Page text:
Further fiscal support needed - Capital Economics
Canada Economics

Further fiscal support needed

Canada Economics Weekly
Written by Stephen Brown
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Finance Minister Bill Morneau this week unveiled a fiscal package equivalent to 3.6% of GDP to help offset the disruption caused the coronavirus outbreak. This may be enough to prevent the forthcoming recession from turning into a longer slump – providing even more stringent containments measures are not put in place – but it is far too small to ensure a strong recovery further down the line.

Finance Minister Bill Morneau this week unveiled a fiscal package equivalent to 3.6% of GDP to help offset the disruption caused the coronavirus outbreak. The bulk of that package, equivalent to 2.5% of GDP, represents tax deferrals. Firms and households will now have until the end of August to pay their 2019 tax liabilities, rather than the end of April. Most of the rest of the package reflects direct measures to provide funds to individuals, including those that are unable to work or lose their jobs but who would not normally be eligible for Employment Insurance. (See here.)

Our new forecast is that GDP will decline by 2% annualised in the first quarter and 10% in the second. (see here.) We may still have to revise the latter figure down if the government enacts even more stringent containment measures. For now at least, our forecasts imply that GDP will fall by 3% in the first half of the year. In light of that decline, the fiscal package of 3.6% of GDP might seem ample.

There are still two problems, however. The first is that the aggregate masks much greater strains in certain sectors. The income declines in sectors such as passenger transport, hospitality and energy will be far greater than elsewhere. Problems in these industries could still lead to issues elsewhere.

The second problem is that it is only the direct spending measures, worth 1.1% of GDP, that are a permanent (or at least semi-permanent) transfer to the private sector. The tax deferrals will help to ensure that households and firms can meet their essential spending needs and financial commitments in the short term, but households and firms will still need to find the funds to pay their tax obligations in August. This means the fiscal package may be enough to prevent the forthcoming recession from turning into a longer slump – providing even more stringent containments measures are not put in place – but it is too small to ensure a strong recovery further down the line.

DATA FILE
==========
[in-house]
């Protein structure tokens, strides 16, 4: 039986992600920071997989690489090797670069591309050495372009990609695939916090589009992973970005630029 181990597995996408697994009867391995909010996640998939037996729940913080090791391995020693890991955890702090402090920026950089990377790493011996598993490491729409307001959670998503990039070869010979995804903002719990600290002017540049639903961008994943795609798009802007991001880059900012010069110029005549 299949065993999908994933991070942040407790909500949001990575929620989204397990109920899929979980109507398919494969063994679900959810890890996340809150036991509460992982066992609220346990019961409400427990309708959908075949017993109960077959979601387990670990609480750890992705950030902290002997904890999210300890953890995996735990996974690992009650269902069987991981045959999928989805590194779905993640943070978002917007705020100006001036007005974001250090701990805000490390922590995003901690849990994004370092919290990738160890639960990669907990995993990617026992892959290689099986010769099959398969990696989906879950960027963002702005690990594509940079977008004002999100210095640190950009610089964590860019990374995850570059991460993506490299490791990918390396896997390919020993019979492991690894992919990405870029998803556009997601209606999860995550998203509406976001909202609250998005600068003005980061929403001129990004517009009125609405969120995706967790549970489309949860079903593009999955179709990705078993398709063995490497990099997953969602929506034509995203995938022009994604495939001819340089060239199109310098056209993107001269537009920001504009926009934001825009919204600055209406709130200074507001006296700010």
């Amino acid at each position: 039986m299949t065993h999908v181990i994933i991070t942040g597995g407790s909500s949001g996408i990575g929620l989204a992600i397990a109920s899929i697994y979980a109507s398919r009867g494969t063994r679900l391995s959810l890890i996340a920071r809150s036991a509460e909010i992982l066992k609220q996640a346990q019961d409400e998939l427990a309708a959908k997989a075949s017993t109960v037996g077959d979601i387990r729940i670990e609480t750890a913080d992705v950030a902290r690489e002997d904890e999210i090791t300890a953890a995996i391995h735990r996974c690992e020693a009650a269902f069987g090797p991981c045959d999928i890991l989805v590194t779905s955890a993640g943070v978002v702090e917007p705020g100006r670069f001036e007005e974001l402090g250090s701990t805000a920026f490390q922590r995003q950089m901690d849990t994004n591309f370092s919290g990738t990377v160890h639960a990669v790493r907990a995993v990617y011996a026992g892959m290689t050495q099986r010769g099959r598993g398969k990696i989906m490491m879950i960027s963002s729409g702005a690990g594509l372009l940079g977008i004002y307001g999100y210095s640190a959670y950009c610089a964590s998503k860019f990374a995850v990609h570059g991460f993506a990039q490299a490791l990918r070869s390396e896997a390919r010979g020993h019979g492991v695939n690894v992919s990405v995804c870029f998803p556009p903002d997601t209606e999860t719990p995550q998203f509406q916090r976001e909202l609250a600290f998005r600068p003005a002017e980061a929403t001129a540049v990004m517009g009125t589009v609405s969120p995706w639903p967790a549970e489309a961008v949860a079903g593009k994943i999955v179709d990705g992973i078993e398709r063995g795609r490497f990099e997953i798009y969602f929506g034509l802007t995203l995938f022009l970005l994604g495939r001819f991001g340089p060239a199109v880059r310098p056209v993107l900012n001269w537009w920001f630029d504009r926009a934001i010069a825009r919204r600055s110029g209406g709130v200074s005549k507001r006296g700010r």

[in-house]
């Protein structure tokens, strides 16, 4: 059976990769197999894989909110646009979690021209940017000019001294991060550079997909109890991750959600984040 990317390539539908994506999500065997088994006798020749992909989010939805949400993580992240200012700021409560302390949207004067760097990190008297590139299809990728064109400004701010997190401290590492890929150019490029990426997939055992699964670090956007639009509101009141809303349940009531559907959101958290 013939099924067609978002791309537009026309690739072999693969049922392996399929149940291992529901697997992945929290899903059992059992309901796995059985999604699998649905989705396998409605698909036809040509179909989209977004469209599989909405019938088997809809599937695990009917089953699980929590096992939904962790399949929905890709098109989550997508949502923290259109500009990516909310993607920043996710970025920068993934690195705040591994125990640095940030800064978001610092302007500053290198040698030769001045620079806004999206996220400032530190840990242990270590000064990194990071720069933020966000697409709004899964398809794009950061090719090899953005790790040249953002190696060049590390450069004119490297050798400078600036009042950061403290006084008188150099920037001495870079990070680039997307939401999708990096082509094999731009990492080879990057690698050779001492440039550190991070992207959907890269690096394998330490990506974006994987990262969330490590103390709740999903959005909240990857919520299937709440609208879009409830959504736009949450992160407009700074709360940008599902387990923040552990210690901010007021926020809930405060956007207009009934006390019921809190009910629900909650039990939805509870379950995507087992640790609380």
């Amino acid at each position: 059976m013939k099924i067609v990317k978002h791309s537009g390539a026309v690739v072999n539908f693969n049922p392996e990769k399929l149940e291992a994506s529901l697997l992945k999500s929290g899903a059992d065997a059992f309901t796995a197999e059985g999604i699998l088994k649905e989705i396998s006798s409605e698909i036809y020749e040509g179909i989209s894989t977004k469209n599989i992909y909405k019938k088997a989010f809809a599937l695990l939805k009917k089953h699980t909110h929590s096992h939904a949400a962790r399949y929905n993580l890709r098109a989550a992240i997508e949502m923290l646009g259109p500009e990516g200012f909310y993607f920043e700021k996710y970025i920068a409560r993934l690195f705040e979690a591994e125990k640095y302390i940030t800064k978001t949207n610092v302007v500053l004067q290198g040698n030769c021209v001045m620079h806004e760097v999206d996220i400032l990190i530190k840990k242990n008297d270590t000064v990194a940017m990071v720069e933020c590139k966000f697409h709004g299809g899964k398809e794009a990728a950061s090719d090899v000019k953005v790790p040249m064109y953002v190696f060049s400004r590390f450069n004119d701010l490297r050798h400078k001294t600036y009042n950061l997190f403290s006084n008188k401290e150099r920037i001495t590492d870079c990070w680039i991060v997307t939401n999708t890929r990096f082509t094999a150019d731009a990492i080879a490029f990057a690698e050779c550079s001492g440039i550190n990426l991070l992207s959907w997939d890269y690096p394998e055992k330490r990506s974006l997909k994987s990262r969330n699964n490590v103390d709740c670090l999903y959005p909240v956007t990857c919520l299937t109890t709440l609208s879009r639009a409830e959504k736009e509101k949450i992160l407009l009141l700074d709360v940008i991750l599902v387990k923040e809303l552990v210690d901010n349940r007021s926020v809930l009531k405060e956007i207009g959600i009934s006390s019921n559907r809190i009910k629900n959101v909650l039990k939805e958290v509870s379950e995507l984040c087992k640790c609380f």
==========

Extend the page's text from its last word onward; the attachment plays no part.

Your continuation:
Morneau said additional measures are coming, but gave no indication of how significant they will be. He may still present the 2020 Budget this month and, while the government’s minority position means that it does not have free reign over policy, we assume it will be able to find support for another round of stimulus measures amounting to at least 1.5% of GDP. Even allowing for that, however, it is likely to be some time before GDP returns to the level it was in the fourth quarter of 2019.

For now, we are assuming that around half of the decline in GDP in the second quarter is made up in the third quarter as business re-open. But the hit to incomes suggests that Canada’s stretched households and firms will then need to save more than they would otherwise to repair their balance sheets. Moreover, much lower oil prices suggest that activity in the energy sector will remain depressed for some time. Accordingly, we think it will take a year for GDP to return to the level it was at the end of 2019. Even by the end of 2021, we expect GDP to remain 1.5% below its pre-recession trend. (See Chart 1.)

Chart 1: Real GDP ($bn, annualised)

Sources: Refinitiv, Capital Economics

Of course, the outlook could still change dramatically. If the virus takes even longer to be brought under control, then growth may not rebound as much as we expect in the third quarter and there could be even longer lasting damage. More optimistically, we may be underestimating the scope of the further fiscal stimulus to come.

The week ahead

In a quiet week for data, we expect to see that wholesale sales fell in January. More importantly, we will be watching for further policy announcements.


Economic Diary & Forecasts

Upcoming Events and Data Releases

Date

Release/Indicator/Event

Time EST (GMT-4)

Previous*

Median*

CE Forecasts*

Mon 23rd

Wholesale Sales (Jan)

08.30

+0.9%

-0.5%

Tue 24th

No Significant Data Released

Wed 25th

No Significant Data Released

Thu 26th

No Significant Data Released

Fri 27th

No Significant Data Released

Selected future data releases and events

31st March

GDP by Industry (Jan)

08.30

Industrial Producer Prices (Feb)

08.30

Raw Material Prices (Feb)

08.30

1st April

Manufacturing PMI (Mar)

08.30

International Merchandise Trade (Feb)

08.30

*m/m(y/y) unless otherwise stated

Sources: Bloomberg, Capital Economics

Main Economic & Market Forecasts

%q/q ann. (%y/y) unless stated

Q4 2019

Q1 2020

Q2 2020

Q3 2020

Q4 2020

Q1 2021

2019

2020

2021

GDP

0.3

-2.0

-10.0

6.5

4.5

3.3

1.6

-1.0

3.0

CPI Inflation

2.1

2.0

0.7

0.9

1.3

1.5

1.9

1.2

1.6

Unemployment Rate (%)

5.8

5.8

7.0

6.5

6.3

6.1

5.7

6.4

5.8

Overnight Rate, End Peri’d (%)

1.75

0.75

0.25

0.25

0.25

0.25

1.75

0.25

0.25

10 Yr GoC., End Period (%)

1.59

0.50

0.50

0.50

0.50

0.50

1.59

0.50

0.50

USD/CAD, End Period

0.77

0.68

0.68

0.71

0.75

0.75

0.77

0.75

0.77

Sources: Refinitiv, Capital Economics


Stephen Brown, Senior Canada Economist, +1 416 874 0514, stephen.brown@capitaleconomics.com

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